How to Compete for Job Candidates Share:

By
Steve Williamson, Dir. Product Development, eRep, Inc.
Posted
Monday, June 7, 2021

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Tags: #hiring #joblistings #recruiting

The current job marketing is tough right now — candidates are being very choosy and applications can be scarce — so you need every advantage you can get to make your job listing as effective as possible.

Here are some things you should do and things you should avoid to give your job listing the best possible chance of competing for top candidates.


Job Title

The job title is the first impression your listing makes to potential candidates, and it will determine if they click to read more or pass on by. Be honest, be concise, and don't get cute with it. Job titles are heavily used by search engines, so using standardized and concise job titles is very important to get your listing in front of more eyeballs.

What to do:

  • Be concise.
  • Use standard job title naming conventions.

What not to do:

  • Don't get cute with your job titles or they likely won't show up in searches.
  • Don't use adjectives or catchphrases like "Rockstar."
  • Don't use compound job titles like "Now hiring truck drivers and installers."
  • Leave out "Now hiring" and similar phrases; it's unnecessary. Just state the title and leave out the verbs.

Good examples:

  1. Inside Sales
  2. Journeyman Electrician
  3. Registered Nurse

Bad examples:

  1. Are You A Sales Rockstar?
  2. Now Hiring Experienced Electricians
  3. Medical Professionals Love Ace Health Services!

Description / Summary

The job summary should be a single paragraph of moderate length at the top of the job listing, appearing right after the title. Do not go into detail about your company; that comes later. The job summary is the blurb that briefly describes what the job is and what it entails. You can use descriptive words to make it more interesting and exciting, but don't get carried away.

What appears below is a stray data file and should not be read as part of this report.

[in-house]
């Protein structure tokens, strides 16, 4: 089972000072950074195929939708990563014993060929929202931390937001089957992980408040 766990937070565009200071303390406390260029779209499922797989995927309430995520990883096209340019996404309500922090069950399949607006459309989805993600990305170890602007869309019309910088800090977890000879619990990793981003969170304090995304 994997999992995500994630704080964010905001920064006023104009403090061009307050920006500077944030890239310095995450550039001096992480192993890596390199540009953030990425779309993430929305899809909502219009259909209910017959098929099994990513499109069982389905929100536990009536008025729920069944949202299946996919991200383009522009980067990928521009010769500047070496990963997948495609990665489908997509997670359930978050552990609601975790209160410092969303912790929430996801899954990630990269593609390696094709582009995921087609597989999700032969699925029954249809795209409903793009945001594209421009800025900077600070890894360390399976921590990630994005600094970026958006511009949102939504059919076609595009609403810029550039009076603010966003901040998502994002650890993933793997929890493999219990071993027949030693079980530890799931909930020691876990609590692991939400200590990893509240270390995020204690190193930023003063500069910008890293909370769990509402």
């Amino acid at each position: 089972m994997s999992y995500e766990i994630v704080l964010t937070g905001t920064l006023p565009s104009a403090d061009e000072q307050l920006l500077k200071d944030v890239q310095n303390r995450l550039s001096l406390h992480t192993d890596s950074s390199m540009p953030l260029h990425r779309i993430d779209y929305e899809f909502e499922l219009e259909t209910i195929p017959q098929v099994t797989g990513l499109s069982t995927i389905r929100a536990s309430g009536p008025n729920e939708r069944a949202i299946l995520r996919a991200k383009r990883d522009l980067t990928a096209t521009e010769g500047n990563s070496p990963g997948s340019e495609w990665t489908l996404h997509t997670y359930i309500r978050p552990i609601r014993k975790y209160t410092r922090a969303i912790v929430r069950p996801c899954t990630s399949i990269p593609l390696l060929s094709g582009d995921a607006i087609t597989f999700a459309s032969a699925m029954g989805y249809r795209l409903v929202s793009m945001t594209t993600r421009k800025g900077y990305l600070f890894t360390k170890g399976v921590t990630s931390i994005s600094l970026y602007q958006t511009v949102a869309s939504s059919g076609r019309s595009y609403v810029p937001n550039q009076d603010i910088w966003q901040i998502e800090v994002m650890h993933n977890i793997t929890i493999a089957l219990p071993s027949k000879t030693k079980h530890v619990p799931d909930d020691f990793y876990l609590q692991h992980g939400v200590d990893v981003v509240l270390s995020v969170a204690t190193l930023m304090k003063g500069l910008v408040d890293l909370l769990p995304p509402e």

What to do:

  • Be brief. It's a summary, not a novel.
  • Speak to the candidate using "you" instead of generic variations of "the incumbent" or "the right candidate."

What not to do:

  • Avoid broad terms, such as "this position will generate sales."
  • Don't waste the candidate's time speaking at length about your company (save that for the last section; see below). Instead, describe the position itself.
  • Avoid hyperbole and catchphrases.

Job Responsibilities

Use this section to list the top five or six job responsibilities in a bullet list format. Indicate what is required first and what is preferred in a second list. Candidates will quickly scan this section to see if they are likely to be successful in the role.

What to do:

  • List responsibilities in order of most to least important.
  • Use present-tense verbs like "manage" or "assist."

What not to do:

  • Leave out the kitchen sink. Don't include optional or rare duties that aren't required or heavily preferred for the role.
  • Don't be overly broad, such as "the incumbent will perform general office duties as assigned."
  • Avoid hyperbole and catchphrases.

Qualifications and Skill Requirements